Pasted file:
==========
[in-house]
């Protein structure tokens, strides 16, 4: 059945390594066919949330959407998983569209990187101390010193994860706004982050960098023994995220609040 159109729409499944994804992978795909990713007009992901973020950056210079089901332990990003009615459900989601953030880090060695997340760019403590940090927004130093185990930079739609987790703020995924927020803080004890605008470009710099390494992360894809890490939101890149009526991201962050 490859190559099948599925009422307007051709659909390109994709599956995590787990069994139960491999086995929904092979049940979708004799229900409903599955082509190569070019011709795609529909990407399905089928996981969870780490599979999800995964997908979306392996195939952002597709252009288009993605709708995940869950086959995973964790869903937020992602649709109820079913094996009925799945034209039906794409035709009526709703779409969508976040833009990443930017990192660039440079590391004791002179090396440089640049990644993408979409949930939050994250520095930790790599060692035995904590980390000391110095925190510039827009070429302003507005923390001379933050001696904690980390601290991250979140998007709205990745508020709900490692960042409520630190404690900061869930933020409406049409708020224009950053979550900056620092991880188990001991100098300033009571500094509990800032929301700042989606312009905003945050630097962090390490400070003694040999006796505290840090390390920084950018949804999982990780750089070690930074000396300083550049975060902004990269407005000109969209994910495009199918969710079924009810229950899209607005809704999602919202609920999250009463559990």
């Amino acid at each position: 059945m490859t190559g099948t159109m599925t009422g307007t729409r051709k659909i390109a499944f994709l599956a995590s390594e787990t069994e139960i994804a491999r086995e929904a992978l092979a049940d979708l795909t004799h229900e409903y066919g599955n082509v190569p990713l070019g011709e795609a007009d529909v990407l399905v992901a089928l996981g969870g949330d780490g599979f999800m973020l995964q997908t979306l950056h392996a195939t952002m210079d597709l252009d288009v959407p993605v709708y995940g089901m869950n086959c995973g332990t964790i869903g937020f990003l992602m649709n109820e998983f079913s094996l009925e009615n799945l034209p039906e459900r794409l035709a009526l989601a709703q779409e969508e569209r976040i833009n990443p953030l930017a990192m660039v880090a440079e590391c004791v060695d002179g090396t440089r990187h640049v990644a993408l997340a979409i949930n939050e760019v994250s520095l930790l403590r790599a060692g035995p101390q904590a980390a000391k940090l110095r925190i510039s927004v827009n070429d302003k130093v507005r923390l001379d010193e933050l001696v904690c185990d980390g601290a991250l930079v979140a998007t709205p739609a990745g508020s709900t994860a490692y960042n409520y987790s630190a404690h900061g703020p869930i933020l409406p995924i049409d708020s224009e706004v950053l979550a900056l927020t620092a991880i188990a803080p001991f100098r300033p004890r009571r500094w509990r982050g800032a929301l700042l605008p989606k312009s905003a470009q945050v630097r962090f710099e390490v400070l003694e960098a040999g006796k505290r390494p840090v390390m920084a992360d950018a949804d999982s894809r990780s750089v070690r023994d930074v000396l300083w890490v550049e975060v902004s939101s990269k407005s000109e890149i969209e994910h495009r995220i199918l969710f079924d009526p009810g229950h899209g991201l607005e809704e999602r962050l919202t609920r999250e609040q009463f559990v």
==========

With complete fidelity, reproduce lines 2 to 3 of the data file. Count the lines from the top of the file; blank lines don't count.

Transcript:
């Protein structure tokens, strides 16, 4: 059945390594066919949330959407998983569209990187101390010193994860706004982050960098023994995220609040 159109729409499944994804992978795909990713007009992901973020950056210079089901332990990003009615459900989601953030880090060695997340760019403590940090927004130093185990930079739609987790703020995924927020803080004890605008470009710099390494992360894809890490939101890149009526991201962050 490859190559099948599925009422307007051709659909390109994709599956995590787990069994139960491999086995929904092979049940979708004799229900409903599955082509190569070019011709795609529909990407399905089928996981969870780490599979999800995964997908979306392996195939952002597709252009288009993605709708995940869950086959995973964790869903937020992602649709109820079913094996009925799945034209039906794409035709009526709703779409969508976040833009990443930017990192660039440079590391004791002179090396440089640049990644993408979409949930939050994250520095930790790599060692035995904590980390000391110095925190510039827009070429302003507005923390001379933050001696904690980390601290991250979140998007709205990745508020709900490692960042409520630190404690900061869930933020409406049409708020224009950053979550900056620092991880188990001991100098300033009571500094509990800032929301700042989606312009905003945050630097962090390490400070003694040999006796505290840090390390920084950018949804999982990780750089070690930074000396300083550049975060902004990269407005000109969209994910495009199918969710079924009810229950899209607005809704999602919202609920999250009463559990």
């Amino acid at each position: 059945m490859t190559g099948t159109m599925t009422g307007t729409r051709k659909i390109a499944f994709l599956a995590s390594e787990t069994e139960i994804a491999r086995e929904a992978l092979a049940d979708l795909t004799h229900e409903y066919g599955n082509v190569p990713l070019g011709e795609a007009d529909v990407l399905v992901a089928l996981g969870g949330d780490g599979f999800m973020l995964q997908t979306l950056h392996a195939t952002m210079d597709l252009d288009v959407p993605v709708y995940g089901m869950n086959c995973g332990t964790i869903g937020f990003l992602m649709n109820e998983f079913s094996l009925e009615n799945l034209p039906e459900r794409l035709a009526l989601a709703q779409e969508e569209r976040i833009n990443p953030l930017a990192m660039v880090a440079e590391c004791v060695d002179g090396t440089r990187h640049v990644a993408l997340a979409i949930n939050e760019v994250s520095l930790l403590r790599a060692g035995p101390q904590a980390a000391k940090l110095r925190i510039s927004v827009n070429d302003k130093v507005r923390l001379d010193e933050l001696v904690c185990d980390g601290a991250l930079v979140a998007t709205p739609a990745g508020s709900t994860a490692y960042n409520y987790s630190a404690h900061g703020p869930i933020l409406p995924i049409d708020s224009e706004v950053l979550a900056l927020t620092a991880i188990a803080p001991f100098r300033p004890r009571r500094w509990r982050g800032a929301l700042l605008p989606k312009s905003a470009q945050v630097r962090f710099e390490v400070l003694e960098a040999g006796k505290r390494p840090v390390m920084a992360d950018a949804d999982s894809r990780s750089v070690r023994d930074v000396l300083w890490v550049e975060v902004s939101s990269k407005s000109e890149i969209e994910h495009r995220i199918l969710f079924d009526p009810g229950h899209g991201l607005e809704e999602r962050l919202t609920r999250e609040q009463f559990v």